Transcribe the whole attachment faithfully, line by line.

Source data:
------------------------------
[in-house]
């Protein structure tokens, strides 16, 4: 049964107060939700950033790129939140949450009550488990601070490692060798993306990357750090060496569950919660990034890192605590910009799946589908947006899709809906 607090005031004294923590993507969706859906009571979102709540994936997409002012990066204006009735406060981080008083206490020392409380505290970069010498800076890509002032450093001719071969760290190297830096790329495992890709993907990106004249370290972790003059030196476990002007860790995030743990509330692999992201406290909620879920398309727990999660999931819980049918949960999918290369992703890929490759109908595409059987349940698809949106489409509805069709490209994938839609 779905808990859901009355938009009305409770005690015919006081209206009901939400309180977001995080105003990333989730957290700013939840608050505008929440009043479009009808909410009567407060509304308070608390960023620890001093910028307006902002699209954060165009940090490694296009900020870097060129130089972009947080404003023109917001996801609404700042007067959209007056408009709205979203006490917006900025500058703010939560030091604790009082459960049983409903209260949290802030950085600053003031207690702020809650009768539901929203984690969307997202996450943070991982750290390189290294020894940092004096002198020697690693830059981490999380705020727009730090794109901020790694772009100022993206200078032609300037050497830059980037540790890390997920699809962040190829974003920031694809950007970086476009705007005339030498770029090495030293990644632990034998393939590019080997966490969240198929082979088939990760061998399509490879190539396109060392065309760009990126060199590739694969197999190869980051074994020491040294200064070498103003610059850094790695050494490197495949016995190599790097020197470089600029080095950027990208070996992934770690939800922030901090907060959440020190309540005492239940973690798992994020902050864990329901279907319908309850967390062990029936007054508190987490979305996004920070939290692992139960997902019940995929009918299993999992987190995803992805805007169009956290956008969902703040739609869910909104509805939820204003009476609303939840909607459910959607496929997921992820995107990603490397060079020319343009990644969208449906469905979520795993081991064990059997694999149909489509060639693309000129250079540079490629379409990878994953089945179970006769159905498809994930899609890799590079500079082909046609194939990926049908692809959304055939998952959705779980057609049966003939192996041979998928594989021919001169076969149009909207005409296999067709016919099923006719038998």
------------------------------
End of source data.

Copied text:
[in-house]
């Protein structure tokens, strides 16, 4: 049964107060939700950033790129939140949450009550488990601070490692060798993306990357750090060496569950919660990034890192605590910009799946589908947006899709809906 607090005031004294923590993507969706859906009571979102709540994936997409002012990066204006009735406060981080008083206490020392409380505290970069010498800076890509002032450093001719071969760290190297830096790329495992890709993907990106004249370290972790003059030196476990002007860790995030743990509330692999992201406290909620879920398309727990999660999931819980049918949960999918290369992703890929490759109908595409059987349940698809949106489409509805069709490209994938839609 779905808990859901009355938009009305409770005690015919006081209206009901939400309180977001995080105003990333989730957290700013939840608050505008929440009043479009009808909410009567407060509304308070608390960023620890001093910028307006902002699209954060165009940090490694296009900020870097060129130089972009947080404003023109917001996801609404700042007067959209007056408009709205979203006490917006900025500058703010939560030091604790009082459960049983409903209260949290802030950085600053003031207690702020809650009768539901929203984690969307997202996450943070991982750290390189290294020894940092004096002198020697690693830059981490999380705020727009730090794109901020790694772009100022993206200078032609300037050497830059980037540790890390997920699809962040190829974003920031694809950007970086476009705007005339030498770029090495030293990644632990034998393939590019080997966490969240198929082979088939990760061998399509490879190539396109060392065309760009990126060199590739694969197999190869980051074994020491040294200064070498103003610059850094790695050494490197495949016995190599790097020197470089600029080095950027990208070996992934770690939800922030901090907060959440020190309540005492239940973690798992994020902050864990329901279907319908309850967390062990029936007054508190987490979305996004920070939290692992139960997902019940995929009918299993999992987190995803992805805007169009956290956008969902703040739609869910909104509805939820204003009476609303939840909607459910959607496929997921992820995107990603490397060079020319343009990644969208449906469905979520795993081991064990059997694999149909489509060639693309000129250079540079490629379409990878994953089945179970006769159905498809994930899609890799590079500079082909046609194939990926049908692809959304055939998952959705779980057609049966003939192996041979998928594989021919001169076969149009909207005409296999067709016919099923006719038998």